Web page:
Is it our fate to simply sit back and slowly manage Canada’s decline? Do we just focus on borrowing money in order to feather the old folk’s sofas? Are we going to just pack it in and watch our national wealth be consumed tending to the needs of a dying population? Do we just rally behind expanding 'death with dignity' policies and start killing everyone of a certain vintage?” – Jeff Hodgson, “Canada Needs Pro-Natal Policies

Hodgson argues for doubling maternity leave and allowing mothers on leave to keep a full wage while pointing out Brian Mulroney's mass immigration policies and how they only offered a temporary solution to Canada's looming population problems. Pro-natal policies may also offer a political advantage to Conservatives:

Canada needs people. We are an aging, mostly empty country and immigration isn’t going to cut it. It’s time to think bigger and bolder. Conservatives need to adopt a muscular pro-natalism policy that encourages family and resonates with voters. This will unite multiple branches of conservatives and bring in regular apolitical voters that might otherwise head for the leftist alternatives.

But seriously, can we afford it?

Our half measures right now aren’t working and it’s time to experiment with bigger and better policy. If conservative-minded politicians don’t address demographic problems with forward thinking policies, then someone else will and the reward will be power. The question moving forward with conservative policies isn’t, 'Can we afford it?', it’s 'What needs to be solved and how do we win by solving it?'” – Jeff Hodgson, “Canada Needs Pro-Natal Policies

There are several ways to encourage the growth of families in Canada. By making child care and birth less expensive, more Canadians may opt to grow families. At the moment, one of the biggest disadvantages in raising a family is cost. On top of that, a growing culture of housewife guilt is convincing young Canadian women that staying home to raise a family is something to be ashamed of. Women are the natural child-bearers and the most naturally compassionate kinds of parents, yet modern feminism is trying to make raising a family an immoral undertaking for young, non-Muslim women. A growing number of women who choose to identify as housewives are accused of betraying their gender. Whatever that means in a world where gender isn't supposed to matter.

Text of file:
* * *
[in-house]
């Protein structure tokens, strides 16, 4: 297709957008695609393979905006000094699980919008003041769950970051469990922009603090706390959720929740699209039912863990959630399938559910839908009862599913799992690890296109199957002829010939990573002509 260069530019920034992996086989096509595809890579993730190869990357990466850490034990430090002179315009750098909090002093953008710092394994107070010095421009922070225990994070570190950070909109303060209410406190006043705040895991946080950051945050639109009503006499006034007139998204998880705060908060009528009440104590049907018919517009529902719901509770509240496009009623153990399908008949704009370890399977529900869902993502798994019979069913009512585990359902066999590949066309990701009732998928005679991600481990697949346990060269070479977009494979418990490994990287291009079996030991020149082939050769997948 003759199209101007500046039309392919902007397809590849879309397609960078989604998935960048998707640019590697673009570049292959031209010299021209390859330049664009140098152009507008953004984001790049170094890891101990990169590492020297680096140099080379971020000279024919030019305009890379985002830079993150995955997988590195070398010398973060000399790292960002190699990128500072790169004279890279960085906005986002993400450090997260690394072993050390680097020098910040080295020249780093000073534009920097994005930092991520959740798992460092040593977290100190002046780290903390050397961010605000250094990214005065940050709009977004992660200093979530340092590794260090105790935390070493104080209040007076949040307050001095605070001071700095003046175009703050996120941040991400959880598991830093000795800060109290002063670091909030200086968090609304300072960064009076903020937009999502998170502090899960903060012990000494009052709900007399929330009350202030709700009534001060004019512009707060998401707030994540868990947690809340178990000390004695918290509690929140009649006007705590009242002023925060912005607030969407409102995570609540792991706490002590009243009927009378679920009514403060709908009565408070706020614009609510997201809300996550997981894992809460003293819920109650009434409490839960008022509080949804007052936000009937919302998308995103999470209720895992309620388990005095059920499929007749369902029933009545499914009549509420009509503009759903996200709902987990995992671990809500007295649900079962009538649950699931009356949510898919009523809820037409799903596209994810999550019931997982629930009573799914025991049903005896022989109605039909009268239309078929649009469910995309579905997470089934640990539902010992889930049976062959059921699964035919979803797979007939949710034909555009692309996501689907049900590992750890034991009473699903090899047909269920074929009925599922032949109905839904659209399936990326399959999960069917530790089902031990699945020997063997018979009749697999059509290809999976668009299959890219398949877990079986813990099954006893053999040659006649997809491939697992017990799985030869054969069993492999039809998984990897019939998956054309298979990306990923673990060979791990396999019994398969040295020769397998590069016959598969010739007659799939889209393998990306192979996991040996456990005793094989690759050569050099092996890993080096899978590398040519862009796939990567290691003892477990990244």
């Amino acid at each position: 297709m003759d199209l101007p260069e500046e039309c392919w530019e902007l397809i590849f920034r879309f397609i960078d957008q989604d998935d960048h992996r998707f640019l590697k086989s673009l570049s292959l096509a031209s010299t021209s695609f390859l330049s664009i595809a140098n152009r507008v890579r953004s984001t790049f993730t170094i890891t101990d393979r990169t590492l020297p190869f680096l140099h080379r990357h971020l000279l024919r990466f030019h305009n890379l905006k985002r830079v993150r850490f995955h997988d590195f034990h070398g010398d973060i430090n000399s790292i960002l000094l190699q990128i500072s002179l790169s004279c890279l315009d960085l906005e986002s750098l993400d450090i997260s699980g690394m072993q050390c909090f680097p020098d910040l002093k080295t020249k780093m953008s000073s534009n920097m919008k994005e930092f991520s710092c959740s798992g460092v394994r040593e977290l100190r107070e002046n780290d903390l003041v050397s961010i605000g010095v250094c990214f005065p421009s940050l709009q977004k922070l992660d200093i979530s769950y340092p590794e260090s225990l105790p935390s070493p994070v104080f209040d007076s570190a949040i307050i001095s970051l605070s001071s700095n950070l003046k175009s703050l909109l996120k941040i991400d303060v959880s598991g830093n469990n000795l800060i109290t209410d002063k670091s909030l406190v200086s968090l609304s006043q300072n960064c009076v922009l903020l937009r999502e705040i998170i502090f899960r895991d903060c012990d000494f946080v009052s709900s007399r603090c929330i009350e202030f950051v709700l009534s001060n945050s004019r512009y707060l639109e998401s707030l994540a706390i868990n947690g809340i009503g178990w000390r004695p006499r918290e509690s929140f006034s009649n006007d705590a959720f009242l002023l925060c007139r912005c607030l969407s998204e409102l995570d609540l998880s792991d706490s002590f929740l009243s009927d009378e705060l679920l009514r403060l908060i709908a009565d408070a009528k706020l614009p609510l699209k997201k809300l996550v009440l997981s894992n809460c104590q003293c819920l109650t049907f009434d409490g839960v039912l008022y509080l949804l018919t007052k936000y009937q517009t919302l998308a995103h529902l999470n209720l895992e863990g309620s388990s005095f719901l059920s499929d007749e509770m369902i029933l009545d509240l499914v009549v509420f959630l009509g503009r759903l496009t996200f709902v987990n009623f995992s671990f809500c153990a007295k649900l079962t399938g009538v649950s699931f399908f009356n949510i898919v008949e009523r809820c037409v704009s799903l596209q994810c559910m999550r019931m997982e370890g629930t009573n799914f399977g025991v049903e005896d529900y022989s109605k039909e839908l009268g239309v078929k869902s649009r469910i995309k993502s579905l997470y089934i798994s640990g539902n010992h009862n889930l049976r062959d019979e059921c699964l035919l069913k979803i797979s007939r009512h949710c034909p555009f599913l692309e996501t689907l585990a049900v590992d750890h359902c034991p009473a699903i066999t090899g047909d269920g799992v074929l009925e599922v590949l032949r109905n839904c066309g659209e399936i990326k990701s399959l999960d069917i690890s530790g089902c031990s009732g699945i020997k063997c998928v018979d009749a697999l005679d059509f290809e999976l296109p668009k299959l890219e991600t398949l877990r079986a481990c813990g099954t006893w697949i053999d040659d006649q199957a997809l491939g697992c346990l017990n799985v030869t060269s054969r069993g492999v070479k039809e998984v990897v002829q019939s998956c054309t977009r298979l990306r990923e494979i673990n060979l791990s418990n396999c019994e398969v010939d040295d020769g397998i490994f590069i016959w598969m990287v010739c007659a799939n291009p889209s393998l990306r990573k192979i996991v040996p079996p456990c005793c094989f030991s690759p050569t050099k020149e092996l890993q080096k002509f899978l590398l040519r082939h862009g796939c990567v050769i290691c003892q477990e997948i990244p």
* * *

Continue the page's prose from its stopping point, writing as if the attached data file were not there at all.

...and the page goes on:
Some conservatives are probably reading this and thinking that restricting abortion may also help increase Canada's natural population. They're probably right, but before that happens we would need to see improvements in our foster care and adoption systems. Currently, those systems are either broken or too restrictive. Children who are raised in foster homes are statistically more likely to be considered “unsuccessful” by social standards when they reach adulthood. That needs to change. Maybe Conservatives could benefit from playing a role in some much needed reform, both federally and provincially.

What About First Nations?

No one would benefit more from nationalism than Canada's First Nations. Indigenous communities seem to have fallen for the Liberal notion that immigration and tolerance must go hand-in-hand. Much like how nationalism and free trade are taught as opposites, tolerance and open borders are taught to be synonymous. They aren't.

If First Nation communities honestly believe they have something to gain from open borders and mass immigration, they're wrong. How can they be right? Minus the temporary growth in GDP offered by mass immigration, there is no monetary benefit. Even with mass immigration, how much have First Nations benefited thus far? That's a good question to find an answer to. I won't go into detail here, but judging by some communities across Canada, mass immigration and strong GDP haven't elevated most of Canada's First Nations communities. This is mostly due to horrific federal policies by all past Canadian governments.